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What is the meaning of ADSL? Concept, Definition of ADSL

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Definition of ADSL



  • 1 Meaning of ADSL
  • 2. Definition of ADSL
  • 3 Concept of ADSL

1 Meaning of ADSL

 Asymmetric digital subscriber line, 1 ADSL (Asymmetric Digital Subscriber Line English acronym) is a type of DSL line technology. Consists of analog digital data transmission supported by the symmetrical pair of copper that takes the conventional telephone line or subscriber line, 2 when the line length does not exceed the 5.5 km from the telephone exchange, or there are no other services by the same cable that might interfere.
It is a technology of broadband Internet access, which means faster than a connection via a modem in data transfer, since the modem uses the voice band and therefore prevents the service voice when in use and vice versa. This is achieved through a modulation of the data signals in a band of frequencies higher than used in conventional telephone conversations (300-3400 Hz) function that performs the ADSL router. To avoid distortions in the transmitted signals, the installation of a filter (called a splitter or Screener) which is in charge of separating the conventional telephone signal modulated signals of the ADSL connection is required.
This technology is called asymmetric because the ability to download (from the network to the user) and data upload (in reverse order) do not match. ADSL technology is designed so that the ability to drop (download) is greater than the ascent, which corresponds to the use of the internet by the majority of end users, who receive more information which they send (or downloading more than it going up).
An ADSL line establishes three communication channels, which are sending data, the data reception and normal telephone service.
Currently, phone companies are implementing enhanced versions of this technology such as ADSL2 and ADSL2 + capable of providing television and by the telephone pair high-quality video, which is a tough competition between telephone operators and the cable, and the emergence of integrated offerings of voice, data and television, from a line and within a single companyto provide these three services of communication. The use of a higher bandwidth for these services further limits the distance that can be operated, by the pair of strings.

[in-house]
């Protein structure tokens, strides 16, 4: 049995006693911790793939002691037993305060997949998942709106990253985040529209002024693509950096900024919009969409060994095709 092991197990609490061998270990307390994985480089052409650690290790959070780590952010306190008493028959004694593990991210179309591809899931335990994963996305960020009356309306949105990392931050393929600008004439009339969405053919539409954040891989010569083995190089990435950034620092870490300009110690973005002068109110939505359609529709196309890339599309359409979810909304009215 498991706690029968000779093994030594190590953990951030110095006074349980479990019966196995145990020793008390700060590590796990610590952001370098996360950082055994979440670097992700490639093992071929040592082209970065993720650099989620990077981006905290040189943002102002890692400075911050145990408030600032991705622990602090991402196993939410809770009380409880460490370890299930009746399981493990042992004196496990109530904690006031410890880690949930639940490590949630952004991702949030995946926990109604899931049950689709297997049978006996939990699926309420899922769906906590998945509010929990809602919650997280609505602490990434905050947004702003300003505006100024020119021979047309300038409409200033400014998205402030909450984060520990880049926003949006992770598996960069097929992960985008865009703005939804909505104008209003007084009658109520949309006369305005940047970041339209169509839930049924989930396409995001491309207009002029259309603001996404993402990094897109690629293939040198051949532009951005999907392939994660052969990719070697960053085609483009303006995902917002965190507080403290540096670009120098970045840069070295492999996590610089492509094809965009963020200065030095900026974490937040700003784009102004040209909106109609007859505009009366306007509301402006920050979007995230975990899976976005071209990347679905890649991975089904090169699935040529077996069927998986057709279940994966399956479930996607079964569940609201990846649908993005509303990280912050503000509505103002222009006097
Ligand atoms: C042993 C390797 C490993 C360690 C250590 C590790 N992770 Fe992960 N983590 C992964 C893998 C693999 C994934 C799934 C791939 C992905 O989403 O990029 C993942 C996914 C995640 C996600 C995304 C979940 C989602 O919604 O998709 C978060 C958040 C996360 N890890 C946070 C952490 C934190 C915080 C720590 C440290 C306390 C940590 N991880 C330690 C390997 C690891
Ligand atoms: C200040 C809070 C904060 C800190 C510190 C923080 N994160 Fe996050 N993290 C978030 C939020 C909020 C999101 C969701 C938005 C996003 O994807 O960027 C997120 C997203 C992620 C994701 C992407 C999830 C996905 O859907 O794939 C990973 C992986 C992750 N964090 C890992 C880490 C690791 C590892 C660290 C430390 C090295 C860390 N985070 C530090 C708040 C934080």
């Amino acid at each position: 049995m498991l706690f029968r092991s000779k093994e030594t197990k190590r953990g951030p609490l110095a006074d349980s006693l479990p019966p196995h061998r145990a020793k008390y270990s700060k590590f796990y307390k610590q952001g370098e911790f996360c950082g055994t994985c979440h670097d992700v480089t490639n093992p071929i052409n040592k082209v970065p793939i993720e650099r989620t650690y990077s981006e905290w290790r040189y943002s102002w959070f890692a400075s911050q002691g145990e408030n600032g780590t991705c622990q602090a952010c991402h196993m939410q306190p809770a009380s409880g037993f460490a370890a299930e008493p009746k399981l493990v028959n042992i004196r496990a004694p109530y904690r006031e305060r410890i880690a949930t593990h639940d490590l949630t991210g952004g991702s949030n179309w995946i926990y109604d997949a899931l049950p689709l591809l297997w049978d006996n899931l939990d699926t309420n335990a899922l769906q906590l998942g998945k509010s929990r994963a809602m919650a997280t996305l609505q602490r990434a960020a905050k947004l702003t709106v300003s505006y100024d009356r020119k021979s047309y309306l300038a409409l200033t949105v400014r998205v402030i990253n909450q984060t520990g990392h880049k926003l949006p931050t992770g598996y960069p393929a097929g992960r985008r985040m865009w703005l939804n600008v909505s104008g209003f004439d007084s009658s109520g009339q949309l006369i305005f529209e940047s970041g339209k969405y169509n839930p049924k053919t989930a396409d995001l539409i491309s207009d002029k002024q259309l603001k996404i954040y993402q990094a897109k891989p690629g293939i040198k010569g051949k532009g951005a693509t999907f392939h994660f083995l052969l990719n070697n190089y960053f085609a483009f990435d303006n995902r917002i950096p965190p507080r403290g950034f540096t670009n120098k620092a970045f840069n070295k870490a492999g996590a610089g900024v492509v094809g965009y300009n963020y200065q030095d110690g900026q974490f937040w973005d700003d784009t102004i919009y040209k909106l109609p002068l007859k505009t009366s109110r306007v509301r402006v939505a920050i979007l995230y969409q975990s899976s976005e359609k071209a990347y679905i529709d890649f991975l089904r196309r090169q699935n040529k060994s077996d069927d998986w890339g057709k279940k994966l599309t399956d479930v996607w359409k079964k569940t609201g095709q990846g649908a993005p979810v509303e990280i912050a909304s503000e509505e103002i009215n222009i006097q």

ADSL2 and ADSL2 + incorporate mechanisms of modulation and advanced physical resources management, so that they not only increase the capacity of conventional ADSL of 8 mbps to 12 and 24 mbps respectively, they introduced improvements to avoid interference or noise and lessen the effects of attenuation, hence distances of up to 9 Km can be achieved.
ADSL is a technology that uses the copper pair and has less bandwidth than other technologies such as cable and Metro Ethernet, whose urban wiring is made up of strands of optical fiber instead of the copper pair implemented predominantly in the decades of 1950 and 1960.


2. Definition of ADSL

The acronym ADSL is today a very popular concept at the behest of technology and particularly the Internet and corresponding to the following concept in the English language: asymmetric digital subscriber line, which in terms of our language concerned: asymmetric digital subscriber line. Because ADSL is a type of technology that allows internet access just band wide, to be more specific.
Basically ADSL works by analog transmission with support on the symmetrical copper pair that contains the traditional phone any subscriber installation, i.e. in this manner transmits digital data. It should be noted, that this connection is valid when the 5.5 kilometers long distance does not exceed from the place of installation regarding central telephony or not mediate other services through the same cable and that could interfere with the passage of information.